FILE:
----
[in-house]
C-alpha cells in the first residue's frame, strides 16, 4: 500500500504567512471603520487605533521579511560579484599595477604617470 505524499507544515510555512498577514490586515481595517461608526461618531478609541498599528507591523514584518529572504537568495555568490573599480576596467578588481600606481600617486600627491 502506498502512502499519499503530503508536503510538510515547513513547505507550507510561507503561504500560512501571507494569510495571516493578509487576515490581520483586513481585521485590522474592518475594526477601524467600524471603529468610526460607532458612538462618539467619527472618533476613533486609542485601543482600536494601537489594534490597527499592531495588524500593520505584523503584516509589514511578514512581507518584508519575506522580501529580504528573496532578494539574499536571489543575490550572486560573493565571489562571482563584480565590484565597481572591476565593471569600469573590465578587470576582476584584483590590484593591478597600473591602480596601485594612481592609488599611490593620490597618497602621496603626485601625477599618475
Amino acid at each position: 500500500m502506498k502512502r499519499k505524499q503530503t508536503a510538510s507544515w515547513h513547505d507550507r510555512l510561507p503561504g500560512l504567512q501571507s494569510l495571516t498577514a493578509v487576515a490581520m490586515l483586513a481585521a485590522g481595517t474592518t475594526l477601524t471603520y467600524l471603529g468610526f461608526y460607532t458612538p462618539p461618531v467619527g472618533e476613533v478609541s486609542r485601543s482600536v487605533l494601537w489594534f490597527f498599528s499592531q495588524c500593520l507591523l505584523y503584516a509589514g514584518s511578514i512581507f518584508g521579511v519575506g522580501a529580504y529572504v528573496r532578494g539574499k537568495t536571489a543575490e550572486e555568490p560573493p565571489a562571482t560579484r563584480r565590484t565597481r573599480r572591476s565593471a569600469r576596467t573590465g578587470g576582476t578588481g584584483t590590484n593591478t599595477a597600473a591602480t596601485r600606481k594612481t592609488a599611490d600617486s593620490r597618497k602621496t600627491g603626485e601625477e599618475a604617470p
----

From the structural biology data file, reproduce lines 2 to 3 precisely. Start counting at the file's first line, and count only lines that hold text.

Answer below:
C-alpha cells in the first residue's frame, strides 16, 4: 500500500504567512471603520487605533521579511560579484599595477604617470 505524499507544515510555512498577514490586515481595517461608526461618531478609541498599528507591523514584518529572504537568495555568490573599480576596467578588481600606481600617486600627491 502506498502512502499519499503530503508536503510538510515547513513547505507550507510561507503561504500560512501571507494569510495571516493578509487576515490581520483586513481585521485590522474592518475594526477601524467600524471603529468610526460607532458612538462618539467619527472618533476613533486609542485601543482600536494601537489594534490597527499592531495588524500593520505584523503584516509589514511578514512581507518584508519575506522580501529580504528573496532578494539574499536571489543575490550572486560573493565571489562571482563584480565590484565597481572591476565593471569600469573590465578587470576582476584584483590590484593591478597600473591602480596601485594612481592609488599611490593620490597618497602621496603626485601625477599618475
Amino acid at each position: 500500500m502506498k502512502r499519499k505524499q503530503t508536503a510538510s507544515w515547513h513547505d507550507r510555512l510561507p503561504g500560512l504567512q501571507s494569510l495571516t498577514a493578509v487576515a490581520m490586515l483586513a481585521a485590522g481595517t474592518t475594526l477601524t471603520y467600524l471603529g468610526f461608526y460607532t458612538p462618539p461618531v467619527g472618533e476613533v478609541s486609542r485601543s482600536v487605533l494601537w489594534f490597527f498599528s499592531q495588524c500593520l507591523l505584523y503584516a509589514g514584518s511578514i512581507f518584508g521579511v519575506g522580501a529580504y529572504v528573496r532578494g539574499k537568495t536571489a543575490e550572486e555568490p560573493p565571489a562571482t560579484r563584480r565590484t565597481r573599480r572591476s565593471a569600469r576596467t573590465g578587470g576582476t578588481g584584483t590590484n593591478t599595477a597600473a591602480t596601485r600606481k594612481t592609488a599611490d600617486s593620490r597618497k602621496t600627491g603626485e601625477e599618475a604617470p